For first and second grade, Fran attended the one-room school near her parents’ home. There were eight grades together with one teacher. She remembers the potbellied stove that warmed the room, and that her teacher was a nice man. Still, Fran was glad to move to the school in town as a third grader. She could play jacks, softball, and other games with friends, and spend time with Sarah. Fran’s grandmother, Florence, also lived in the town house, though she was often busy working at the shoe factory across the street.

When she was in 6th grade, Fran began to care for younger children. She babysat for neighbors that year, and by 7th grade she was taking jobs at the nearby Carslile Barracks (part of the local military base). Fran would stay overnight with the families she worked for and leave for school in the morning. Around this time, she also experienced two life-changing events. Fran lost her great-grandmother when Sarah died. But, she also met the man she would marry, Robert Monroe Minnich.

“Monie,” as they called him, was the son of friends of Fran’s parents. The grownups would go dancing together in Hershey on Saturday nights. When Monie and Fran met, she was in 7th grade and they, too, were just friends. She went on dates with a couple of other boys. But, one evening he walked her home, and it took off from there. They dated until Fran was in 11th grade, when they briefly broke up at the insistence of Monie’s mother, who thought they were too young to be serious. Fran thinks of the Nat King Cole song “Too Young” when retelling this part of her story.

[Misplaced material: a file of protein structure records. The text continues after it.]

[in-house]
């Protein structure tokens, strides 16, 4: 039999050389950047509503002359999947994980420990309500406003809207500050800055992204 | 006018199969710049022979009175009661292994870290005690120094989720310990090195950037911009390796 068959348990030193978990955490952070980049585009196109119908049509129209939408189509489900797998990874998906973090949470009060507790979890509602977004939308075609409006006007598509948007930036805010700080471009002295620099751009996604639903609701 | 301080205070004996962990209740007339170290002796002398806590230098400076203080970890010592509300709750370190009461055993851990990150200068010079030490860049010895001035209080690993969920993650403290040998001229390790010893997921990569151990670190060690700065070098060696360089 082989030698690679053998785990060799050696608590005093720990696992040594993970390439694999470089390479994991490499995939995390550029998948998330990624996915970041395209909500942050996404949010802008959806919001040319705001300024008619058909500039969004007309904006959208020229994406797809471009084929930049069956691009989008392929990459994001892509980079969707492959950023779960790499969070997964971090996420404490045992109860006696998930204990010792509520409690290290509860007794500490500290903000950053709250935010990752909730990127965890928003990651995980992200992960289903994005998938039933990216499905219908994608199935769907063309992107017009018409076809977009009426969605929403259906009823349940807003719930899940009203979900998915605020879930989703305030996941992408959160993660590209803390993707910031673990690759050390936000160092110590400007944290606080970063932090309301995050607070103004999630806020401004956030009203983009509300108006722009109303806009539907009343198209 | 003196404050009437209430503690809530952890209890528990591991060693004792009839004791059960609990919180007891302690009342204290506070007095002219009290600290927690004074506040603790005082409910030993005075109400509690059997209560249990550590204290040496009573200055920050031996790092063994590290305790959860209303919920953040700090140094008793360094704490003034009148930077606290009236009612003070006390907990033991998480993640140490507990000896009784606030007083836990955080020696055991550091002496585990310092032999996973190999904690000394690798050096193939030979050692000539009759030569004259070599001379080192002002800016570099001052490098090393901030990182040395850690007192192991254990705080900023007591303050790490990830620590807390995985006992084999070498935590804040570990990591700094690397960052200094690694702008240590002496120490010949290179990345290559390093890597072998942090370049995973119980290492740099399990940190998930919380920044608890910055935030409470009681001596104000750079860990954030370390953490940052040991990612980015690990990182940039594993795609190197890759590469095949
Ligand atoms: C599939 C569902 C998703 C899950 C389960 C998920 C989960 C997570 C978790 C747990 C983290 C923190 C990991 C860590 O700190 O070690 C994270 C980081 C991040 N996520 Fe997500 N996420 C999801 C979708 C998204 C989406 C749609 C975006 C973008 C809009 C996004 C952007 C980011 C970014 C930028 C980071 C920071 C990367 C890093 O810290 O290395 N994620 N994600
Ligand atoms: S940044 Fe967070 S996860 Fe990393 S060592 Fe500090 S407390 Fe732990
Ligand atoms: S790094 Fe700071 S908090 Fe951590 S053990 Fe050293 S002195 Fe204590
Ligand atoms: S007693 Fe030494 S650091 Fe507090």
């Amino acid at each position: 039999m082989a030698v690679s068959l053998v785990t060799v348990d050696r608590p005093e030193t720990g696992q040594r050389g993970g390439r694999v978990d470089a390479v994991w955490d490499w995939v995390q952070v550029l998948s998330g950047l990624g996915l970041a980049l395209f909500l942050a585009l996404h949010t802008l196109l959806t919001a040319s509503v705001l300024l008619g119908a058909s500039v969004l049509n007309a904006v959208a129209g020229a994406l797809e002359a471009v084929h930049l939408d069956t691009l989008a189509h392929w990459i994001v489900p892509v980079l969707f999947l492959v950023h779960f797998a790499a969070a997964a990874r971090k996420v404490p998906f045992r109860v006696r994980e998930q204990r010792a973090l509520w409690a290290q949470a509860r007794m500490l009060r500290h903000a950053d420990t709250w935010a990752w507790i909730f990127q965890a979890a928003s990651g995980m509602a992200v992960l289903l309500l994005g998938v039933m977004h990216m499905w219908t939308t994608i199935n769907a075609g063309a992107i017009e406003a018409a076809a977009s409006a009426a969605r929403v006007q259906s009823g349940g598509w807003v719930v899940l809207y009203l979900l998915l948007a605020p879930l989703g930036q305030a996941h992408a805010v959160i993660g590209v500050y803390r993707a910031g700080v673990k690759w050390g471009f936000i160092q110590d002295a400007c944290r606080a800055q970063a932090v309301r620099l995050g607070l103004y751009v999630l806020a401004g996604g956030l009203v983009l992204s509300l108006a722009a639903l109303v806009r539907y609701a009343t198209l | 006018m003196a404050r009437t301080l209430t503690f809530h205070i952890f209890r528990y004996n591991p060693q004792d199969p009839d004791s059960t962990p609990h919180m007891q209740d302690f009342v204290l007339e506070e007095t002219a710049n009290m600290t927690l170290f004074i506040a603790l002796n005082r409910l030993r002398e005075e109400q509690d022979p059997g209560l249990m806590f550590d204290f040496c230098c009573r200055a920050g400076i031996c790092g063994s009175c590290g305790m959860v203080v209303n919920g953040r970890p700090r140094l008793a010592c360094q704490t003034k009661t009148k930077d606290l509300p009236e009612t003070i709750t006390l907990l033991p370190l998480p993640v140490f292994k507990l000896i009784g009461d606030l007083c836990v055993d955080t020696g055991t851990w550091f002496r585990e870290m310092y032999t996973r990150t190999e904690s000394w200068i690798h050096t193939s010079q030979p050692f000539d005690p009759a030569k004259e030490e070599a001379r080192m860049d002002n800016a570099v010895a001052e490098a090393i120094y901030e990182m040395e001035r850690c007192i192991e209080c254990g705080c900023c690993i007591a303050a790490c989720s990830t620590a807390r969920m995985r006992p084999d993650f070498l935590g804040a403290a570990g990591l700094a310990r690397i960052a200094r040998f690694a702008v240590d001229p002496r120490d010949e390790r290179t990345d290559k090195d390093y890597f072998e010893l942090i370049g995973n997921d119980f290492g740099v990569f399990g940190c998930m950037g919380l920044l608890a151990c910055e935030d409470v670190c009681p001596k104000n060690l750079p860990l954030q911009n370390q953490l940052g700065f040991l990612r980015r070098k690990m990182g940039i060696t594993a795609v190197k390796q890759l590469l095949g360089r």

Just before her high school graduation, Fran let Monie walk her home from the restaurant where she was working. She had been dating a little bit and attending dances with some of the college students who came to the restaurant, but when Monie asked her to be his girlfriend again she was thrilled. There was just one issue: Fran was already planning to attend the graduation dance with a friend and didn’t want to upset him! Once the festivities were finished, she reunited with Monie and they were engaged soon after.

Early in their marriage, Monie joined the Marine reserves. He eventually became a fully enlisted Marine, and attended training in South Carolina. After a stint in North Carolina, he moved to Arlington, Virgina, where Fran joined him. They had four children – Randy, Rick, Rusty, and Anita – whom Fran raised. She also continued to babysit and sewed. Monie became a police officer in Arlington after he left the Marines.

When her youngest, Anita, was in 7th grade, Fran took a job outside of the home. Her friend had opened a Carvel shop, and asked her to come make ice cream, decorate cakes, and more. After discussing the idea with Monie, Fran decided to take the job. She worked there for 14 years and had a blast! They worked hard, but had fun, too. In the meantime, her children grew up. Rick, Randy, and Anita now live in Virginia, while Rusty is in Colorado Springs. Fran also has 7 grandchildren, with 4 born in a 5-year span.

In 2014, Fran suddenly lost her sight. She’d never worn prescription glasses, but one morning she woke up and could not see out of one eye. Her daughter came to help her visit the doctor’s, where it was determined that she’d had a stroke of the optic nerve. Unfortunately, she lost vision in her other eye soon, too. Fran is still adjusting. She has learned to get around well by feeling her way, but misses seeing her kids’ faces.